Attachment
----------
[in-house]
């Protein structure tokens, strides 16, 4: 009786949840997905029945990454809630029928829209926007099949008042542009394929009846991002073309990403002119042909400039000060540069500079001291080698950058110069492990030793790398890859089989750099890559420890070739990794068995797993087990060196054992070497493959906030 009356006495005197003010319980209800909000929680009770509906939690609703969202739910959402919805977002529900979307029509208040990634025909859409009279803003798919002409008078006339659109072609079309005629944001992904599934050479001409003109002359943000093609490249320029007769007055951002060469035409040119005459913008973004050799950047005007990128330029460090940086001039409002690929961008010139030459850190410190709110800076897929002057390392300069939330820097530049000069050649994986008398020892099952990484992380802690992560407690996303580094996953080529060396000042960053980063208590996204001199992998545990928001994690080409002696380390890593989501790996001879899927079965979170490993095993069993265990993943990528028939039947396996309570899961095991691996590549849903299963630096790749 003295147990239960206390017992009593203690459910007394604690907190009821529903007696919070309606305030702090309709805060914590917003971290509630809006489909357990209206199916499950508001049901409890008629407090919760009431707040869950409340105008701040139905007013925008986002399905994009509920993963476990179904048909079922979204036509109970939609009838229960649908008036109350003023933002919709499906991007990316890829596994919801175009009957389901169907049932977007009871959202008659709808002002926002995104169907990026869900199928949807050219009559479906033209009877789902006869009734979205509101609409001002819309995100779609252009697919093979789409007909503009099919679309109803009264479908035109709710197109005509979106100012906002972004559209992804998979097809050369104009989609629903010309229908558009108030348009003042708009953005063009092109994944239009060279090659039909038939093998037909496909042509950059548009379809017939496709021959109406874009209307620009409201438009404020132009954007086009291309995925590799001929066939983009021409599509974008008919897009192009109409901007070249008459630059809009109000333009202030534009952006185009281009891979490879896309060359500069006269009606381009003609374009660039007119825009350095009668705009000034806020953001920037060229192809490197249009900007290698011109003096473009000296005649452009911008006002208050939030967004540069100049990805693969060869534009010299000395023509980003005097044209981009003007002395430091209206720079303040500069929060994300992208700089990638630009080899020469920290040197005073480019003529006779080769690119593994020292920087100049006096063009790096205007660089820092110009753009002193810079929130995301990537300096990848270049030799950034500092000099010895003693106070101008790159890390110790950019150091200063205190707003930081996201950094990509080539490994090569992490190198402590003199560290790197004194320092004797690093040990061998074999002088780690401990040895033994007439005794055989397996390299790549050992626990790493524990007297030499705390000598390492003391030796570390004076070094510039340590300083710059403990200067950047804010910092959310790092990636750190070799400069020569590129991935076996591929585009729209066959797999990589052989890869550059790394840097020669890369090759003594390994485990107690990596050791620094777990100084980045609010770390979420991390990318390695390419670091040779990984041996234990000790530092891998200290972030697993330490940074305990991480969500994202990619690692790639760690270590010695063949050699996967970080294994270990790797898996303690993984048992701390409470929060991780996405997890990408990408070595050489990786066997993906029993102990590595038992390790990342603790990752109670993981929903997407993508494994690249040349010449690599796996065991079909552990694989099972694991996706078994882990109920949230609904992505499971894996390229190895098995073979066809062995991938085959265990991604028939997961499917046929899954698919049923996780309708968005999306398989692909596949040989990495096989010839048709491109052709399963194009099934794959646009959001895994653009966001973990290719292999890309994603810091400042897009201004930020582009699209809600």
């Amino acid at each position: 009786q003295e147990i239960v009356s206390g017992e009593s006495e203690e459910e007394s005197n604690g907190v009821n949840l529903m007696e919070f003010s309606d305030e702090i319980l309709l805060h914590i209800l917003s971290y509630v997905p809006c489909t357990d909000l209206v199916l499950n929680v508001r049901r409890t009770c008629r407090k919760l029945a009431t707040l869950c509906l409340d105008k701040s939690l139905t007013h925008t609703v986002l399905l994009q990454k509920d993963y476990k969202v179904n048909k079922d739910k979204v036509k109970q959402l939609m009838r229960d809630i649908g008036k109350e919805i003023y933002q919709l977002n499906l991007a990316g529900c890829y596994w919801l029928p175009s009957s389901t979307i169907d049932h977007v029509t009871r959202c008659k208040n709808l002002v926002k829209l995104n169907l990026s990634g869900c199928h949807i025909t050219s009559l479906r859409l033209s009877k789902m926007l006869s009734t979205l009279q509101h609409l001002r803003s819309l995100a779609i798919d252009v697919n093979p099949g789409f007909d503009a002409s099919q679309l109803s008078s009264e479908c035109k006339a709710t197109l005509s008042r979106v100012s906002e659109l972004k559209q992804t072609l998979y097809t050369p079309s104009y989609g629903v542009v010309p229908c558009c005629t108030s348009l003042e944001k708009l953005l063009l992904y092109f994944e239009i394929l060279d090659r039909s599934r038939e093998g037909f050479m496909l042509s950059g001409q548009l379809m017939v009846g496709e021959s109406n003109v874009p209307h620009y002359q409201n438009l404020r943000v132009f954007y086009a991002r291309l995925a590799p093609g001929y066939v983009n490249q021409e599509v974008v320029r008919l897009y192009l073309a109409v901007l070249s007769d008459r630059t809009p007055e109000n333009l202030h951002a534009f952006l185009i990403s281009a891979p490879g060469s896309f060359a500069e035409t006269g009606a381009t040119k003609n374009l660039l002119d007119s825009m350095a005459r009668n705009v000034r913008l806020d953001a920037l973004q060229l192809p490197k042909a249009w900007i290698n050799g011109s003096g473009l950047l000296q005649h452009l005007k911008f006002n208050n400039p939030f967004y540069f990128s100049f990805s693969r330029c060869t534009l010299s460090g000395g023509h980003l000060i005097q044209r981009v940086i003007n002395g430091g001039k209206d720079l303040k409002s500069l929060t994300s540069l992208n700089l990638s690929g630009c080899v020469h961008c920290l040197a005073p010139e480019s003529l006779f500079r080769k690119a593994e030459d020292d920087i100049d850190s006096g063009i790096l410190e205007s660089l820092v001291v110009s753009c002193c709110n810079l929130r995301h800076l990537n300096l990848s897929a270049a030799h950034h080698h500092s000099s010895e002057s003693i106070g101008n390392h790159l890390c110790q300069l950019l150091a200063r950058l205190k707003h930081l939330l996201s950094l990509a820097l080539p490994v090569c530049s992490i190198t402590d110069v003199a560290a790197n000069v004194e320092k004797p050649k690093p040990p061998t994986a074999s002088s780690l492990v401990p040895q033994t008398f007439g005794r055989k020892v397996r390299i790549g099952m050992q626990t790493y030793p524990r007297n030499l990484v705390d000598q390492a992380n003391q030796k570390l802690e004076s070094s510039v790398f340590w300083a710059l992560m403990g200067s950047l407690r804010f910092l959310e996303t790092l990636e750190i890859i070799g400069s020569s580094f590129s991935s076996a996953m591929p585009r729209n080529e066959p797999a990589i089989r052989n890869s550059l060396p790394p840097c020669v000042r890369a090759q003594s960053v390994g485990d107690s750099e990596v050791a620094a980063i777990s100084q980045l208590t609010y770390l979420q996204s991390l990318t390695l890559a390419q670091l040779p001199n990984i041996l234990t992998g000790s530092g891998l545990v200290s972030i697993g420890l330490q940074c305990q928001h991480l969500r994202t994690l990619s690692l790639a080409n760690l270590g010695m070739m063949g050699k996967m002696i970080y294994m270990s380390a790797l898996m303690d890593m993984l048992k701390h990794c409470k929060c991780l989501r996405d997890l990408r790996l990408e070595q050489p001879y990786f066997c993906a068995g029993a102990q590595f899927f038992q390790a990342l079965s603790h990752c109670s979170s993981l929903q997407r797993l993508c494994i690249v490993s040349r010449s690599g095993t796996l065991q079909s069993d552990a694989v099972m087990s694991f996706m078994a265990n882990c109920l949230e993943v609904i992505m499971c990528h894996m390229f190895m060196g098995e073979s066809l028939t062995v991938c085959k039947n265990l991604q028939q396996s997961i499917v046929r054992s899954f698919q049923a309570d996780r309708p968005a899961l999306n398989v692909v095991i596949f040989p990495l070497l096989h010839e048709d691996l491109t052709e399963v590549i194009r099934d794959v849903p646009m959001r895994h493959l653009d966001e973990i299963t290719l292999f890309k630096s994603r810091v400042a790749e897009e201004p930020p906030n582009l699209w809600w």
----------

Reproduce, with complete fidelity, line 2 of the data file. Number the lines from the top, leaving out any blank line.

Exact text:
């Protein structure tokens, strides 16, 4: 009786949840997905029945990454809630029928829209926007099949008042542009394929009846991002073309990403002119042909400039000060540069500079001291080698950058110069492990030793790398890859089989750099890559420890070739990794068995797993087990060196054992070497493959906030 009356006495005197003010319980209800909000929680009770509906939690609703969202739910959402919805977002529900979307029509208040990634025909859409009279803003798919002409008078006339659109072609079309005629944001992904599934050479001409003109002359943000093609490249320029007769007055951002060469035409040119005459913008973004050799950047005007990128330029460090940086001039409002690929961008010139030459850190410190709110800076897929002057390392300069939330820097530049000069050649994986008398020892099952990484992380802690992560407690996303580094996953080529060396000042960053980063208590996204001199992998545990928001994690080409002696380390890593989501790996001879899927079965979170490993095993069993265990993943990528028939039947396996309570899961095991691996590549849903299963630096790749 003295147990239960206390017992009593203690459910007394604690907190009821529903007696919070309606305030702090309709805060914590917003971290509630809006489909357990209206199916499950508001049901409890008629407090919760009431707040869950409340105008701040139905007013925008986002399905994009509920993963476990179904048909079922979204036509109970939609009838229960649908008036109350003023933002919709499906991007990316890829596994919801175009009957389901169907049932977007009871959202008659709808002002926002995104169907990026869900199928949807050219009559479906033209009877789902006869009734979205509101609409001002819309995100779609252009697919093979789409007909503009099919679309109803009264479908035109709710197109005509979106100012906002972004559209992804998979097809050369104009989609629903010309229908558009108030348009003042708009953005063009092109994944239009060279090659039909038939093998037909496909042509950059548009379809017939496709021959109406874009209307620009409201438009404020132009954007086009291309995925590799001929066939983009021409599509974008008919897009192009109409901007070249008459630059809009109000333009202030534009952006185009281009891979490879896309060359500069006269009606381009003609374009660039007119825009350095009668705009000034806020953001920037060229192809490197249009900007290698011109003096473009000296005649452009911008006002208050939030967004540069100049990805693969060869534009010299000395023509980003005097044209981009003007002395430091209206720079303040500069929060994300992208700089990638630009080899020469920290040197005073480019003529006779080769690119593994020292920087100049006096063009790096205007660089820092110009753009002193810079929130995301990537300096990848270049030799950034500092000099010895003693106070101008790159890390110790950019150091200063205190707003930081996201950094990509080539490994090569992490190198402590003199560290790197004194320092004797690093040990061998074999002088780690401990040895033994007439005794055989397996390299790549050992626990790493524990007297030499705390000598390492003391030796570390004076070094510039340590300083710059403990200067950047804010910092959310790092990636750190070799400069020569590129991935076996591929585009729209066959797999990589052989890869550059790394840097020669890369090759003594390994485990107690990596050791620094777990100084980045609010770390979420991390990318390695390419670091040779990984041996234990000790530092891998200290972030697993330490940074305990991480969500994202990619690692790639760690270590010695063949050699996967970080294994270990790797898996303690993984048992701390409470929060991780996405997890990408990408070595050489990786066997993906029993102990590595038992390790990342603790990752109670993981929903997407993508494994690249040349010449690599796996065991079909552990694989099972694991996706078994882990109920949230609904992505499971894996390229190895098995073979066809062995991938085959265990991604028939997961499917046929899954698919049923996780309708968005999306398989692909596949040989990495096989010839048709491109052709399963194009099934794959646009959001895994653009966001973990290719292999890309994603810091400042897009201004930020582009699209809600």